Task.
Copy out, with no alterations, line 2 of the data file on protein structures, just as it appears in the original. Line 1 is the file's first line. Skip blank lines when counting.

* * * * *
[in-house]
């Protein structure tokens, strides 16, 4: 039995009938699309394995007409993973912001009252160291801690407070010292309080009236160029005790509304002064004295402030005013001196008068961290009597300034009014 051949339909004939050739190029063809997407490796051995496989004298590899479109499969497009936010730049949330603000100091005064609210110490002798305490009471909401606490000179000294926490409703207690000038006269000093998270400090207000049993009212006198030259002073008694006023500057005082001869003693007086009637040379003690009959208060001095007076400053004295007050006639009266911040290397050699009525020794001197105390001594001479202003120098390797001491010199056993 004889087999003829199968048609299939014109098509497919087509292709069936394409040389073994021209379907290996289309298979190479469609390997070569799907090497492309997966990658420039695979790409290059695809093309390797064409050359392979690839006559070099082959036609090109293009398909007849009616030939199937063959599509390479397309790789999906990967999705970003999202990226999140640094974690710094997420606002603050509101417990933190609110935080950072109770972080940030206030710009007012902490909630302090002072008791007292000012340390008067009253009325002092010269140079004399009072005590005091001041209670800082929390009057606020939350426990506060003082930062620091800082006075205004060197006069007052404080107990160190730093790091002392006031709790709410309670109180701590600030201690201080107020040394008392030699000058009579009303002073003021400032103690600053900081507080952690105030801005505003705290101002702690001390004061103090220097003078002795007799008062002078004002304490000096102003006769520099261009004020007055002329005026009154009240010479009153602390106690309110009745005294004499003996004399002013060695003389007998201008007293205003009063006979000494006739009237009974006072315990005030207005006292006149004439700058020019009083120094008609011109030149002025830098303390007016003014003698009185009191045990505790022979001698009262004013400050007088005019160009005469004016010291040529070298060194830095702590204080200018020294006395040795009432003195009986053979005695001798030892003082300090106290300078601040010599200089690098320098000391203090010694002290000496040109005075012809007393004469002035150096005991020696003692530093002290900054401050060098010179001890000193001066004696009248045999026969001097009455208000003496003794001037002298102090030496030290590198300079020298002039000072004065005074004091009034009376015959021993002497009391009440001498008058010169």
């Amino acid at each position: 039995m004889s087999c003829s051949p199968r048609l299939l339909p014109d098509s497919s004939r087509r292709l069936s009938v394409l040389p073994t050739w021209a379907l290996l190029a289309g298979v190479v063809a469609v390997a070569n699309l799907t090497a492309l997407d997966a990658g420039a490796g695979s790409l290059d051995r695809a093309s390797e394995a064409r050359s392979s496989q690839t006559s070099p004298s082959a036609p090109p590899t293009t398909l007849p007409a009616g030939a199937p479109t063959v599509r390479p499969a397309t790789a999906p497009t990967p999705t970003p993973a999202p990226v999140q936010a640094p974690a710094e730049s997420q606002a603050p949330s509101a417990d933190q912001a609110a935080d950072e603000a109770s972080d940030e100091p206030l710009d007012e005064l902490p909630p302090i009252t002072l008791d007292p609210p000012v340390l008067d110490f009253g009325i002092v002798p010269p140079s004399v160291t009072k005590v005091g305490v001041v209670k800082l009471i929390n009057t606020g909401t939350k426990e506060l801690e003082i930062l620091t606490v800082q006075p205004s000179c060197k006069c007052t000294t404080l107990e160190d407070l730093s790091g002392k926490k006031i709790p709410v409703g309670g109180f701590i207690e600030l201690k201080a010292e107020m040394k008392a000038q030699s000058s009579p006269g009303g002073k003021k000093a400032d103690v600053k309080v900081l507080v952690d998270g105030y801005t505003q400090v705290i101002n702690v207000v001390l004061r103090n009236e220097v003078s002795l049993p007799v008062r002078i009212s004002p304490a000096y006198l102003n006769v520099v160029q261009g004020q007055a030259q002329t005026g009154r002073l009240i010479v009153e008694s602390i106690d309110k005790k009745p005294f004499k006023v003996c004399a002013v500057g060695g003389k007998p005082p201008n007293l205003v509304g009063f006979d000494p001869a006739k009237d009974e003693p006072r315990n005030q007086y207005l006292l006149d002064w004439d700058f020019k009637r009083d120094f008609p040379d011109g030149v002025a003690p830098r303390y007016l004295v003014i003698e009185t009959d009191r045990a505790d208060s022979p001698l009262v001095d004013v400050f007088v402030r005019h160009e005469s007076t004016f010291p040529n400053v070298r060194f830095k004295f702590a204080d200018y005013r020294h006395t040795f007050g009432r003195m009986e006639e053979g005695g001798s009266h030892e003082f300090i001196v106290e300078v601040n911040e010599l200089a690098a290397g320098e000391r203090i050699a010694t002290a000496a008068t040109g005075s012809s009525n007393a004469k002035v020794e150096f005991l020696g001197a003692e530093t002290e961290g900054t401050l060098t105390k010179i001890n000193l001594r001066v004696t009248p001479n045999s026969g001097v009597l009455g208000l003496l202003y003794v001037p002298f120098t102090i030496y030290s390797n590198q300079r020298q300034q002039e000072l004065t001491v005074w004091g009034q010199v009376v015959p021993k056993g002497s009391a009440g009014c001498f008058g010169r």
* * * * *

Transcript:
């Protein structure tokens, strides 16, 4: 039995009938699309394995007409993973912001009252160291801690407070010292309080009236160029005790509304002064004295402030005013001196008068961290009597300034009014 051949339909004939050739190029063809997407490796051995496989004298590899479109499969497009936010730049949330603000100091005064609210110490002798305490009471909401606490000179000294926490409703207690000038006269000093998270400090207000049993009212006198030259002073008694006023500057005082001869003693007086009637040379003690009959208060001095007076400053004295007050006639009266911040290397050699009525020794001197105390001594001479202003120098390797001491010199056993 004889087999003829199968048609299939014109098509497919087509292709069936394409040389073994021209379907290996289309298979190479469609390997070569799907090497492309997966990658420039695979790409290059695809093309390797064409050359392979690839006559070099082959036609090109293009398909007849009616030939199937063959599509390479397309790789999906990967999705970003999202990226999140640094974690710094997420606002603050509101417990933190609110935080950072109770972080940030206030710009007012902490909630302090002072008791007292000012340390008067009253009325002092010269140079004399009072005590005091001041209670800082929390009057606020939350426990506060003082930062620091800082006075205004060197006069007052404080107990160190730093790091002392006031709790709410309670109180701590600030201690201080107020040394008392030699000058009579009303002073003021400032103690600053900081507080952690105030801005505003705290101002702690001390004061103090220097003078002795007799008062002078004002304490000096102003006769520099261009004020007055002329005026009154009240010479009153602390106690309110009745005294004499003996004399002013060695003389007998201008007293205003009063006979000494006739009237009974006072315990005030207005006292006149004439700058020019009083120094008609011109030149002025830098303390007016003014003698009185009191045990505790022979001698009262004013400050007088005019160009005469004016010291040529070298060194830095702590204080200018020294006395040795009432003195009986053979005695001798030892003082300090106290300078601040010599200089690098320098000391203090010694002290000496040109005075012809007393004469002035150096005991020696003692530093002290900054401050060098010179001890000193001066004696009248045999026969001097009455208000003496003794001037002298102090030496030290590198300079020298002039000072004065005074004091009034009376015959021993002497009391009440001498008058010169």